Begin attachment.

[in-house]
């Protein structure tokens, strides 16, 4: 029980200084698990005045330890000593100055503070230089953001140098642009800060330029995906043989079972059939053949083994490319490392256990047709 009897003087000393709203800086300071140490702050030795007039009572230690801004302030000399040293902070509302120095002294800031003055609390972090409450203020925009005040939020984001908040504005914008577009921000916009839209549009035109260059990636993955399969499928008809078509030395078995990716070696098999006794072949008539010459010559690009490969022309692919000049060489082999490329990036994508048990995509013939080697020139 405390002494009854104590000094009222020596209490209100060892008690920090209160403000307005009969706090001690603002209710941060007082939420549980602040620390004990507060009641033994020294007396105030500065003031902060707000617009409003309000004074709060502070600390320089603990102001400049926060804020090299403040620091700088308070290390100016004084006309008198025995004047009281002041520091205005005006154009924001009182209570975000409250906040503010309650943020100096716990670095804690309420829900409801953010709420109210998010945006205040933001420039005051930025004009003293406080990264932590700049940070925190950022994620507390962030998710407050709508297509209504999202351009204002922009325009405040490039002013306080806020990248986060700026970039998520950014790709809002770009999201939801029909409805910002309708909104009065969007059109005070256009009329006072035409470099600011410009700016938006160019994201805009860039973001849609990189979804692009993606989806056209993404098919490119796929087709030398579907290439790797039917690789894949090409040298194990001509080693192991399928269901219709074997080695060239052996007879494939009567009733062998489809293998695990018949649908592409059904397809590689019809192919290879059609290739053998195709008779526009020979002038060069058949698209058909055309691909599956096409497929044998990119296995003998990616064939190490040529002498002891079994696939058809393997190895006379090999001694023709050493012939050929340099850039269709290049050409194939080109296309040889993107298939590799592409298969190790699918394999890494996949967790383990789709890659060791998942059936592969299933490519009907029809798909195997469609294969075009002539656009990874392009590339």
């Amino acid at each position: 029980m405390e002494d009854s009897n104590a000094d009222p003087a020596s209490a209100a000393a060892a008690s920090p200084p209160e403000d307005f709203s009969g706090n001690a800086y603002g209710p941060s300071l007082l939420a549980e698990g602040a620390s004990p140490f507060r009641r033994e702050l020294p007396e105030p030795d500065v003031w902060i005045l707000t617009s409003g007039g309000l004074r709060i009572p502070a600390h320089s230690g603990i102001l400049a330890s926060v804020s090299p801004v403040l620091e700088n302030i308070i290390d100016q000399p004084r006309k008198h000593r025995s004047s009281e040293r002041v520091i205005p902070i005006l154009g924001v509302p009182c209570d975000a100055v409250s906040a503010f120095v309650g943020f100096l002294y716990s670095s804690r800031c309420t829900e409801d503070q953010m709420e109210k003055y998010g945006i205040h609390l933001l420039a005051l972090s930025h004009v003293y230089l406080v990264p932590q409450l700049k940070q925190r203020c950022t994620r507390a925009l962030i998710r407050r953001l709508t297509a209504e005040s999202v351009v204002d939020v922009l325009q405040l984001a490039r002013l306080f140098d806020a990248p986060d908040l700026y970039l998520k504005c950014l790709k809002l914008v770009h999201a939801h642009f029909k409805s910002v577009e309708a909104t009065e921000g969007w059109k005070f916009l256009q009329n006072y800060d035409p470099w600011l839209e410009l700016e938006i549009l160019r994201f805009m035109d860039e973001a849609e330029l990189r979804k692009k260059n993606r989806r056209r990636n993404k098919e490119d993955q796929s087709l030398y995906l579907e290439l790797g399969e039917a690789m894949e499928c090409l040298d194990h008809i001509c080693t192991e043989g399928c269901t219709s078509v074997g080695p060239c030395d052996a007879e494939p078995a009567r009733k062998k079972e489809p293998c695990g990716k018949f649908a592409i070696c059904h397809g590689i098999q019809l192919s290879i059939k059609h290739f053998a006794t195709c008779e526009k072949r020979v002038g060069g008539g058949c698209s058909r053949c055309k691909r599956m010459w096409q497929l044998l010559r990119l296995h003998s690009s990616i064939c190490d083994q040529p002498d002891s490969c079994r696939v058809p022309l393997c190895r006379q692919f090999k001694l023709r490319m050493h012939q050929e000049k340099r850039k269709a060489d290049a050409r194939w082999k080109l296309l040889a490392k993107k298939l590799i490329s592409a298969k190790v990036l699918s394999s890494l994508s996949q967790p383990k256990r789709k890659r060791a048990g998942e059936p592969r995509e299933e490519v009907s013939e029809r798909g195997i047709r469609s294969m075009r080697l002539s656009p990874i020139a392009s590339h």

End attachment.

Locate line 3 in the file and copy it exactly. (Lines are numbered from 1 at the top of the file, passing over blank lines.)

């Amino acid at each position: 029980m405390e002494d009854s009897n104590a000094d009222p003087a020596s209490a209100a000393a060892a008690s920090p200084p209160e403000d307005f709203s009969g706090n001690a800086y603002g209710p941060s300071l007082l939420a549980e698990g602040a620390s004990p140490f507060r009641r033994e702050l020294p007396e105030p030795d500065v003031w902060i005045l707000t617009s409003g007039g309000l004074r709060i009572p502070a600390h320089s230690g603990i102001l400049a330890s926060v804020s090299p801004v403040l620091e700088n302030i308070i290390d100016q000399p004084r006309k008198h000593r025995s004047s009281e040293r002041v520091i205005p902070i005006l154009g924001v509302p009182c209570d975000a100055v409250s906040a503010f120095v309650g943020f100096l002294y716990s670095s804690r800031c309420t829900e409801d503070q953010m709420e109210k003055y998010g945006i205040h609390l933001l420039a005051l972090s930025h004009v003293y230089l406080v990264p932590q409450l700049k940070q925190r203020c950022t994620r507390a925009l962030i998710r407050r953001l709508t297509a209504e005040s999202v351009v204002d939020v922009l325009q405040l984001a490039r002013l306080f140098d806020a990248p986060d908040l700026y970039l998520k504005c950014l790709k809002l914008v770009h999201a939801h642009f029909k409805s910002v577009e309708a909104t009065e921000g969007w059109k005070f916009l256009q009329n006072y800060d035409p470099w600011l839209e410009l700016e938006i549009l160019r994201f805009m035109d860039e973001a849609e330029l990189r979804k692009k260059n993606r989806r056209r990636n993404k098919e490119d993955q796929s087709l030398y995906l579907e290439l790797g399969e039917a690789m894949e499928c090409l040298d194990h008809i001509c080693t192991e043989g399928c269901t219709s078509v074997g080695p060239c030395d052996a007879e494939p078995a009567r009733k062998k079972e489809p293998c695990g990716k018949f649908a592409i070696c059904h397809g590689i098999q019809l192919s290879i059939k059609h290739f053998a006794t195709c008779e526009k072949r020979v002038g060069g008539g058949c698209s058909r053949c055309k691909r599956m010459w096409q497929l044998l010559r990119l296995h003998s690009s990616i064939c190490d083994q040529p002498d002891s490969c079994r696939v058809p022309l393997c190895r006379q692919f090999k001694l023709r490319m050493h012939q050929e000049k340099r850039k269709a060489d290049a050409r194939w082999k080109l296309l040889a490392k993107k298939l590799i490329s592409a298969k190790v990036l699918s394999s890494l994508s996949q967790p383990k256990r789709k890659r060791a048990g998942e059936p592969r995509e299933e490519v009907s013939e029809r798909g195997i047709r469609s294969m075009r080697l002539s656009p990874i020139a392009s590339h």